According to another aspect of the present invention there is provided a method for introducing a sample into a high pressure system, for example a high pressure chromatographic system which method comprises injecting the sample from a hypodermic syringe by penetrating the septa mounted in a inlet port as hereinbefore described with the needle of the syringe, injecting the sample and withdrawing the syringe.
The injection port according to the present invention 'may also be used for withdrawing samples from a high pressure system, for example a high pressure chromatographic system. The injection port according to the present invention containing 2 septa can be used at pressures up to about 3,500 psig. For very high pressures, e.g., 4,000 psig and above, three or more septa may be mounted in series.
The double septum injection port is shown in the figure. The septa, 4, are precisely of the same type used in ordinary gas chromatography, are made of silicone rubber, and are 0.928 cms. diameter and 0.312 cms. thick. Each septum is backed by a stainless steel disc 1 of the same diameter and thickness. Holes of 0.051 cms. diameter are drilled axially through each disc; these holes are just large enough for the insertion of a 0.045 cms. diameter standard hypodermic syringe needle. The septa and discs are located in a cylindrical chamber 0.933 cms. diameter and approximately 1.27 cms. deep, drilled out of a block of metal 3 such as stainless steel having the necessary machanical strength to withstand the high pressures involved. Alternatively a 0.312 cms. internal Ermeto high-pressure tee, or equivalent fitting, may be adapted to accommodate the rubber pads and backing discs.
The injection point, 2, is provided by the hole in a locking nut. The discs and septa are held in place by the locking nut which can be tightened as required to take up leaks as they occur. The locking nut has a central hole 0.051 cms. in diameter. Also the holes in the upper faces of the locking nut and backing discs are chamfered to permit easier insertion of the hypodermic syringe needle.
EXAMPLE Samples of hydrocarbon mixtures were injected into a high pressure gas chromatographic system operated at a temperature of C and at different pressures in the range 1,800 to 3,000 psig (carbon dioxide), by perforating a double septum assembly with a Hamilton 1011.! syringe needle of diameter 0.045 cms. The two septa were made of silicone rubber manufactured by ESCO (RUBBER) LTD. and each septum was backed by a disc of stainless steel having a hole 0.051 cms. in diameter. More than 250 injections were made under these conditions. Small leaks occurred from time to time but these were easily stopped by tightening up the locking nut fractionally.
The device has also been successfully used at pressures up to 3,400 psig and temperatures up to 150C.
A single septum device comprising a silicone rubber septum provided with a backing disc having a hole 0.051 cms. in diameter was constructed and tested at different pressures in the range 1,400 2,200 psig and temperatures in the range 45 to 105C as described above with reference to the double septum injection port. It failed completely after 200 injections. It also required far more attention to prevent leaks than the double septum injection port.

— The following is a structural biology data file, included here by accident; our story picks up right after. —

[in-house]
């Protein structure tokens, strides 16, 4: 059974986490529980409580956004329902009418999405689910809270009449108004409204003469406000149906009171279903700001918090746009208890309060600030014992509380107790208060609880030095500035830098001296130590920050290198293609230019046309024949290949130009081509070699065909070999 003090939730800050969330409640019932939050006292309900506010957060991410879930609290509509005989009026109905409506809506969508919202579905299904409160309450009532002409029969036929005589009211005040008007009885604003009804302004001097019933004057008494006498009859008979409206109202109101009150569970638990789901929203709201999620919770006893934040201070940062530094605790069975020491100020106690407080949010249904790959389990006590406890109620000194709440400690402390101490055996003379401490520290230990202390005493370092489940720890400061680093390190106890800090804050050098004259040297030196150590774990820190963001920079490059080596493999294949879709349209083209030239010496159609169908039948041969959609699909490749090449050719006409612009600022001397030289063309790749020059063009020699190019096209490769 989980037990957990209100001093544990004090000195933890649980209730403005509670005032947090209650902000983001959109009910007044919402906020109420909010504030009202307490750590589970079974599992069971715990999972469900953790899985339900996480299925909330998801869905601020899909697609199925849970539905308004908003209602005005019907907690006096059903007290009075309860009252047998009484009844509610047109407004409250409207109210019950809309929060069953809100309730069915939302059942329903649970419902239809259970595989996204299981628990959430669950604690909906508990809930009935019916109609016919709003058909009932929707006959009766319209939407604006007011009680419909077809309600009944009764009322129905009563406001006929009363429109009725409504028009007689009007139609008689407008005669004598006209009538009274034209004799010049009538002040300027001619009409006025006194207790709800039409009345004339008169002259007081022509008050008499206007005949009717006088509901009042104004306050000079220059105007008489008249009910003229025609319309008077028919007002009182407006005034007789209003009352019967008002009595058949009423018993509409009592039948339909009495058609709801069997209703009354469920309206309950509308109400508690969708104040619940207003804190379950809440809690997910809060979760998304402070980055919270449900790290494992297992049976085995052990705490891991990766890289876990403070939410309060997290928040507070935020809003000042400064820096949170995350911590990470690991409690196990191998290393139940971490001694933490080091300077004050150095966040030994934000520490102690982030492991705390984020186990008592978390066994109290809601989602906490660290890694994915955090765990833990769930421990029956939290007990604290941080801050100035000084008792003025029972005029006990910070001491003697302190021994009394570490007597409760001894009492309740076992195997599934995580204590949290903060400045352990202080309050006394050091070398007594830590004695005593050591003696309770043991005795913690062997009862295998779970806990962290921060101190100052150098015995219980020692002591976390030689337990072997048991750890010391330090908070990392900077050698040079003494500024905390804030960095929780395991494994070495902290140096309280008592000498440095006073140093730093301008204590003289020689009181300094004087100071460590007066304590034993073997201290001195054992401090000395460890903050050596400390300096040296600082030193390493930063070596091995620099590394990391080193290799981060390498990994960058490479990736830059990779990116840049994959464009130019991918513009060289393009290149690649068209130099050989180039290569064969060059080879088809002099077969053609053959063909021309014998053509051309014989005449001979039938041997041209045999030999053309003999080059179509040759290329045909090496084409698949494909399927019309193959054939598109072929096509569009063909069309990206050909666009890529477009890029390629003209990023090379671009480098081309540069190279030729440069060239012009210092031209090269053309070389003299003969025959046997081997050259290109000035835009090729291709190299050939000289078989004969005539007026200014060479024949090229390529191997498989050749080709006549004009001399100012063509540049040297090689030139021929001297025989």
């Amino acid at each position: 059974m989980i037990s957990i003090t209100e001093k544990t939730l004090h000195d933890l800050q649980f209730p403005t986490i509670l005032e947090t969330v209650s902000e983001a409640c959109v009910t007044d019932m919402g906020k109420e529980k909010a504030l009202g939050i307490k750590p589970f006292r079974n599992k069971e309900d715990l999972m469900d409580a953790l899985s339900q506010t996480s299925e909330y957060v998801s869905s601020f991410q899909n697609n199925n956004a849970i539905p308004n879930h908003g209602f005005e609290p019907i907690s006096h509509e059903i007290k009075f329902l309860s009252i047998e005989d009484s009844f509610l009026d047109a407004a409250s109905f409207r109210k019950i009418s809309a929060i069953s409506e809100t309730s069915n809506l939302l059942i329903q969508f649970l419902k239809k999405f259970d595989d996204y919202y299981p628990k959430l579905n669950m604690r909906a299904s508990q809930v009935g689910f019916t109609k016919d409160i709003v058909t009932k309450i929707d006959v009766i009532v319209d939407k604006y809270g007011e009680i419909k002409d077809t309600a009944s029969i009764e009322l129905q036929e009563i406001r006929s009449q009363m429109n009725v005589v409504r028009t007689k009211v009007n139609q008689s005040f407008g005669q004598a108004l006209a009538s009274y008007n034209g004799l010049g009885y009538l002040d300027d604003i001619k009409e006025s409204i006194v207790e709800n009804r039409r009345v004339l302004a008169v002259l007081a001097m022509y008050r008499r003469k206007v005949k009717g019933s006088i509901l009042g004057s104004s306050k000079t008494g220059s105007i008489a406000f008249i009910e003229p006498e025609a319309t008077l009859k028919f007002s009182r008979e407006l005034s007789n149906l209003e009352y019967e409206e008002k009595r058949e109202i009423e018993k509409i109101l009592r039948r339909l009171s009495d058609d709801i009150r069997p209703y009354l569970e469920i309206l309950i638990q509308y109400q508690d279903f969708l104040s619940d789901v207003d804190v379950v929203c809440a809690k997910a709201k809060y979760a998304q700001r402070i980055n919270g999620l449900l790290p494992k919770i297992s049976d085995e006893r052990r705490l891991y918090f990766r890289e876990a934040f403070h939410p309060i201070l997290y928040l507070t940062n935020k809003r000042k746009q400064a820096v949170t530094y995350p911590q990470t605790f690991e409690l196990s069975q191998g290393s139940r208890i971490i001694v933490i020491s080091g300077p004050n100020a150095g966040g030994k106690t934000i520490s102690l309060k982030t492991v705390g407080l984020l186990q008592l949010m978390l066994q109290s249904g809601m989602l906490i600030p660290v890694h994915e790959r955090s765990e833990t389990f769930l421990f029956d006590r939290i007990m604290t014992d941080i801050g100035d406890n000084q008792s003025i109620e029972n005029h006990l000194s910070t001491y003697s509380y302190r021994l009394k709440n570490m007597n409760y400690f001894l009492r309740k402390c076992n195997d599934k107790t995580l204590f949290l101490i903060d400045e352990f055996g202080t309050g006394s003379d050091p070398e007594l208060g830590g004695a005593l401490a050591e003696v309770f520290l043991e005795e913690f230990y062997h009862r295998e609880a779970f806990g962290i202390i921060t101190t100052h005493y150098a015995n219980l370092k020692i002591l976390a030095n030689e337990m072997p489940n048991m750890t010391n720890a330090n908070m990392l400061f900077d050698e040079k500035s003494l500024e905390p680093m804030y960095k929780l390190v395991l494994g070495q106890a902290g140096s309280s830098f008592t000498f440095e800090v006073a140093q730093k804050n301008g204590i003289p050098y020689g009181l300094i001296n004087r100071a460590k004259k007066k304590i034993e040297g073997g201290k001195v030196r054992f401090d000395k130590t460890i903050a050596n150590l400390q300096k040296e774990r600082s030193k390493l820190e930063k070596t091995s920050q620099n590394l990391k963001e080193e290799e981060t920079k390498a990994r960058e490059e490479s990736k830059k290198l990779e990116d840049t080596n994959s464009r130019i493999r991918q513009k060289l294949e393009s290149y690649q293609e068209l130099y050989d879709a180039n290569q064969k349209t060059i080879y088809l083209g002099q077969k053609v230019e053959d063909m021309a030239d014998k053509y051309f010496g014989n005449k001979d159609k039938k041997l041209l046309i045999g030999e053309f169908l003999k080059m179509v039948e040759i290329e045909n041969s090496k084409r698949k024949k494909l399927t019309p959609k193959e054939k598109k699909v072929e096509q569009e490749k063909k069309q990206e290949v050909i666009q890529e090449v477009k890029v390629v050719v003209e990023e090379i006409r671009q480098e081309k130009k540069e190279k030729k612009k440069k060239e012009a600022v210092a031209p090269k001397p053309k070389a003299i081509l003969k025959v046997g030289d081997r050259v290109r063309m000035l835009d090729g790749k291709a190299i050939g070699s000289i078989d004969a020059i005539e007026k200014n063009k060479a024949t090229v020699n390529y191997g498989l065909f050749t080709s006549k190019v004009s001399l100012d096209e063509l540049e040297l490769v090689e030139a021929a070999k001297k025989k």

1. An injection port suitable for use with a hypodermic syringe in a high pressure chromatographic system, which port comprises two or more septa mounted in series in a housing and made of a material capable of being penetrated by the needle of a hypodermic syringe, each of the septa being in contact with a disc of rigid material having a hole large enough to permit the passage of the needle of a syringe.
2. An injection port as claimed in claim 1 wherein the septa are made of silicone rubber.
UNITED STATES PATENT OFFICE CERTIFICATE OF CORRECTION Patent No. 3,693,455 Dated September 26, 1972 Inventor(s) Albert Frederick Harding et. a1
It is certified that error appears in the above-identified patent and that said Letters Patent are hereby corrected as shown below:
On the cover sheet, insert  Assignee I The British Petroleum Company Limited, London England Signed and sealed this 2nd day of January 1973.
EDWARD M. FLETCHER,JR. I ROBERT GOTTSCHALK Attesting Officer Commissioner of Patents F ORM PO-IOSO (10-69) USCOMM-DC 60376-P69 fi u.s. GOVERNMENT PRINTING OFFICE 19w 0-a6e-a:u.
|Cited Patent||Filing date||Publication date||Applicant||Title|
|US2839152 *||Oct 23, 1956||Jun 17, 1958||Gulf Research Development Co||Chromatography method and apparatus|
|US3137174 *||Nov 9, 1962||Jun 16, 1964||Hawk Le Roy R||Fluid metering device|
|1||*||Publication: Article, A Sample Injection Port for the Gas Liquid Chromatographic Analysis of Irradiated Organic Compounds published in the Journal of Scientific Instruments by Barakat, 1967, Vol. 44, page 1031.|
|Citing Patent||Filing date||Publication date||Applicant||Title|
|US4359908 *||Dec 29, 1980||Nov 23, 1982||General Electric Company||Electrical bushing gas sampling apparatus and method|
|US4621534 *||Sep 6, 1984||Nov 11, 1986||Carlo Erba Strumentazione S.P.A.||Automatic sample apparatus, valve and sampling method|
|US5043141 *||Oct 24, 1988||Aug 27, 1991||Cardiff Laboratories For Energy & Resources Limited||Injection systems for sample testing for luminometers|
|US5339701 *||Jul 30, 1993||Aug 23, 1994||Tekmar Company||Needle interface apparatus|
|US7285423||Dec 19, 2001||Oct 23, 2007||Biotage Ab||Penetrable pressure proof sealing for a container|
|US20020090736 *||Dec 19, 2001||Jul 11, 2002||Ulin Johan Urban Ingemar||Penetrable pressure proof sealing for a container|
|US20060101899 *||Nov 18, 2004||May 18, 2006||Hastings Mitchell R||Gas chromatography sample introduction devices and methods of using the same|
|WO2002052279A2 *||Dec 21, 2001||Jul 4, 2002||Personal Chemistry I Uppsala Ab||Penetrable pressure proof sealing for a container|
|WO2002052279A3 *||Dec 21, 2001||Jan 3, 2003||Personal Chemistry I Uppsala||Penetrable pressure proof sealing for a container|
|International Classification||G01N30/00, G01N30/18|